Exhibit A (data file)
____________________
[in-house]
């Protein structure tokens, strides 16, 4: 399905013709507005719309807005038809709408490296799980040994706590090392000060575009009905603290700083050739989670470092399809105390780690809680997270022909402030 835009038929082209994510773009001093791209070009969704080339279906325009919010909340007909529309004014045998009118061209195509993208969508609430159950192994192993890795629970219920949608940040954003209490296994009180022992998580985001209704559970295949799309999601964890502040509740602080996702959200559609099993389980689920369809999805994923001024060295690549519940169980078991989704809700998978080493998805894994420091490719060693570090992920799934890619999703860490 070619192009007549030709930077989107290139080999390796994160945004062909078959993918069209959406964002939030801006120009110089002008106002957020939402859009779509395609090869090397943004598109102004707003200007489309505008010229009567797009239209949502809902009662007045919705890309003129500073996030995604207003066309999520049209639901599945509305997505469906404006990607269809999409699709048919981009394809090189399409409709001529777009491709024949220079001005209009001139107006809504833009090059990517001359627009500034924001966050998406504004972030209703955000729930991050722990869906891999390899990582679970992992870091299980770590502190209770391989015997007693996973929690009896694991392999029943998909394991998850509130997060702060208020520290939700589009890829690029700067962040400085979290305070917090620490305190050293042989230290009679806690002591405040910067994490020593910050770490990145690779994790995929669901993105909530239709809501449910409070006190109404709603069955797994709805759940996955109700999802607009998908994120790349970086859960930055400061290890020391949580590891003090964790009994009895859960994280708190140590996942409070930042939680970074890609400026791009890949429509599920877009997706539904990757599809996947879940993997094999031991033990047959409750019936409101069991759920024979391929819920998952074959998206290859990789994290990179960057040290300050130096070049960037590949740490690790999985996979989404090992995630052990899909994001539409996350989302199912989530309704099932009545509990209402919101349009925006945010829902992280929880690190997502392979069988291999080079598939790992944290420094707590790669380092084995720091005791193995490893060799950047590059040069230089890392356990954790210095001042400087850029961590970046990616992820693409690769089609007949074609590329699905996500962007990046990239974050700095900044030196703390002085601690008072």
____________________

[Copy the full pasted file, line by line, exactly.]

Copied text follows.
[in-house]
């Protein structure tokens, strides 16, 4: 399905013709507005719309807005038809709408490296799980040994706590090392000060575009009905603290700083050739989670470092399809105390780690809680997270022909402030 835009038929082209994510773009001093791209070009969704080339279906325009919010909340007909529309004014045998009118061209195509993208969508609430159950192994192993890795629970219920949608940040954003209490296994009180022992998580985001209704559970295949799309999601964890502040509740602080996702959200559609099993389980689920369809999805994923001024060295690549519940169980078991989704809700998978080493998805894994420091490719060693570090992920799934890619999703860490 070619192009007549030709930077989107290139080999390796994160945004062909078959993918069209959406964002939030801006120009110089002008106002957020939402859009779509395609090869090397943004598109102004707003200007489309505008010229009567797009239209949502809902009662007045919705890309003129500073996030995604207003066309999520049209639901599945509305997505469906404006990607269809999409699709048919981009394809090189399409409709001529777009491709024949220079001005209009001139107006809504833009090059990517001359627009500034924001966050998406504004972030209703955000729930991050722990869906891999390899990582679970992992870091299980770590502190209770391989015997007693996973929690009896694991392999029943998909394991998850509130997060702060208020520290939700589009890829690029700067962040400085979290305070917090620490305190050293042989230290009679806690002591405040910067994490020593910050770490990145690779994790995929669901993105909530239709809501449910409070006190109404709603069955797994709805759940996955109700999802607009998908994120790349970086859960930055400061290890020391949580590891003090964790009994009895859960994280708190140590996942409070930042939680970074890609400026791009890949429509599920877009997706539904990757599809996947879940993997094999031991033990047959409750019936409101069991759920024979391929819920998952074959998206290859990789994290990179960057040290300050130096070049960037590949740490690790999985996979989404090992995630052990899909994001539409996350989302199912989530309704099932009545509990209402919101349009925006945010829902992280929880690190997502392979069988291999080079598939790992944290420094707590790669380092084995720091005791193995490893060799950047590059040069230089890392356990954790210095001042400087850029961590970046990616992820693409690769089609007949074609590329699905996500962007990046990239974050700095900044030196703390002085601690008072």